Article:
The seed for this paper was planted five years ago. Michael was sat at Losia and Shinichi’s kitchen table in Dunedin, New Zealand, listening to Shinichi describe a new meta-analysis technique he’d been developing. This technique could test for differences in variability between two groups, while controlling for differences in means. Michael suggested we use this technique to test the greater male variability hypothesis.
It would be easy. Losia found a recently published meta-analysis that tested for gender differences in average school grades; we’d do a re-analysis. It would be a simple project for Michael’s honours student, Rose, to learn some meta-analysis basics; she was joining Shinichi’s new lab in Sydney, Australia, at the beginning of 2015. The paper would be finished (we all thought) within a year, before Rose started a PhD. But it took that long just to get the data, never mind analysing and writing up our results.
The descriptive statistics of studies included in the original meta-analysis were not available. So, we downloaded the papers and re-extracted the necessary data, and contacted the authors of papers that hadn’t reported descriptive statistics. We also updated the original systematic search to find papers published since mid–2011. Losia and Rose each screened over 3,000 abstracts (thanks abstrackr), and by the start of 2016 we finally had our comprehensive dataset.
But by then, this was a side-project. Not part of anyone’s grant or thesis, it was often relegated to the bottom of our priority lists. Having each other as co-authors was essential: the project never fully stagnated because there was someone else to keep it moving. Had we been doing the project alone it would probably lay abandoned.
We were also challenged by our ignorance of the field – we are evolutionary biologists and behavioural ecologists, not social scientists or psychologists. It took time to find, and read, studies that informed our introduction and discussion. Often we were missing jargon that was the key to unlocking this information. Here we are thankful to popular science communicators for bridging these gaps (e.g. the term ‘occupational segregation’, which appears in our introduction, was learnt on an episode of Freakonomics Radio), and to psychologists who commented on earlier drafts.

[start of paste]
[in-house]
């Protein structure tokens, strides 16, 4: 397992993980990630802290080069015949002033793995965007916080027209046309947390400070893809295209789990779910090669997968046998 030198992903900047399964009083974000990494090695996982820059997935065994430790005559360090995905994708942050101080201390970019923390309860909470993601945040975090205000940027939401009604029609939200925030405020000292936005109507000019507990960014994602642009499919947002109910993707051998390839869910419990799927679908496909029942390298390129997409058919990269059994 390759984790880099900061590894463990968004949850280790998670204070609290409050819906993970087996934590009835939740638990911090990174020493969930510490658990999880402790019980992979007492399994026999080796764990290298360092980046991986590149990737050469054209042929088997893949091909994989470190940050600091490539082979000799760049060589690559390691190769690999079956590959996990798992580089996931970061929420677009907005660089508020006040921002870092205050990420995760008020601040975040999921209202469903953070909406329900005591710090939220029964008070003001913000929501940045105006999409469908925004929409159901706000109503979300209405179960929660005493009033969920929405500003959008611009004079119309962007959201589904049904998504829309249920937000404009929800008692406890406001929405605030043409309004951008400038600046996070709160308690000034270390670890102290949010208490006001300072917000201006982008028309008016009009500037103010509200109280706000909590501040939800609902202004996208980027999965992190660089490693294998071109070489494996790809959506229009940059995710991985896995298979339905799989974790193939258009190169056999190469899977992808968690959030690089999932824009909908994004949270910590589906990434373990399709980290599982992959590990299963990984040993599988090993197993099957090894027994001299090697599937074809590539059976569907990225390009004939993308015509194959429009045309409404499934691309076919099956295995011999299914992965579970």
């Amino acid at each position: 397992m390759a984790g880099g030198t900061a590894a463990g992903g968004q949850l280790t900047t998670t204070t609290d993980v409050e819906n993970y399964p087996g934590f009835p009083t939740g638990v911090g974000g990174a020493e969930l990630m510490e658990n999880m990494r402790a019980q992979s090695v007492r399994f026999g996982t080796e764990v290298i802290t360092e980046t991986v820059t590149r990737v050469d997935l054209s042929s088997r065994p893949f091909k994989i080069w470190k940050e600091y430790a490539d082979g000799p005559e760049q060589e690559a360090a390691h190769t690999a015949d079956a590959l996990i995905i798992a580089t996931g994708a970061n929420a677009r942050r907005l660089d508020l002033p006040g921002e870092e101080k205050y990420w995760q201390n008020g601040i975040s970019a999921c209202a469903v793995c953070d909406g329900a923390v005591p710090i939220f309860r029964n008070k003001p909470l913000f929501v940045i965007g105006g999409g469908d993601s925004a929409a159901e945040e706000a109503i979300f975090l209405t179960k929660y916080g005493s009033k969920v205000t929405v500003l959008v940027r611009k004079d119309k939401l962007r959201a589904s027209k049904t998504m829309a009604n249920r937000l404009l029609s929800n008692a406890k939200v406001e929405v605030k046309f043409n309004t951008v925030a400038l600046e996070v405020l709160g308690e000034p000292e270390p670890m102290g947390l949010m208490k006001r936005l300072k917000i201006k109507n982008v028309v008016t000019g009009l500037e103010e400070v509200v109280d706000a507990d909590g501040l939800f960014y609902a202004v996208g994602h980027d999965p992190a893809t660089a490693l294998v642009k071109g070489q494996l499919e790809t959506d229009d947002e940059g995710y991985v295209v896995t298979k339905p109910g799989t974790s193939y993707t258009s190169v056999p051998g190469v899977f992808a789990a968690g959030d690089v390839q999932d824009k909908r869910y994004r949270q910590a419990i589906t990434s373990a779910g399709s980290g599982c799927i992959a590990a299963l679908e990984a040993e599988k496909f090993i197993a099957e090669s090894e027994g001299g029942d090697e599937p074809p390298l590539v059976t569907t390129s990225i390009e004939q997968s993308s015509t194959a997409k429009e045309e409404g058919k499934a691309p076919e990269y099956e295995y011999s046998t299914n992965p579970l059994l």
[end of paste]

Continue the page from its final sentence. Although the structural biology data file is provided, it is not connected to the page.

In October 2017, over two and a half years since we first started collecting data, we submitted our manuscript. It was rejected without peer review. We tried a second journal, and then a third, with the same result. Without peer-review feedback we didn’t know how to improve our manuscript. Were we simply aiming too high?
To make it past an editor we jazzed up our submission with a new, livelier title and abstract, and a thoughtful cover letter that sold the context of our study and asserted the confidence in our methodology. It worked – Nature Communications sent our paper out for peer review in January 2018. Extensive revisions followed (including a jazzing-down of our abstract – curious readers can read these reviewer comments and responses for themselves). With the finish line in sight this side-project became a top priority for the first time in over two years.
In the paper’s discussion we argue that being brilliant is not the key to succeeding in STEM. To make a meta-observation about our meta-analysis, this was true for our paper. We took a seemingly simple idea conceived around a kitchen table and, while it grew into a much larger, harder, and more time consuming paper than we’d expected, we supported each other and we persisted.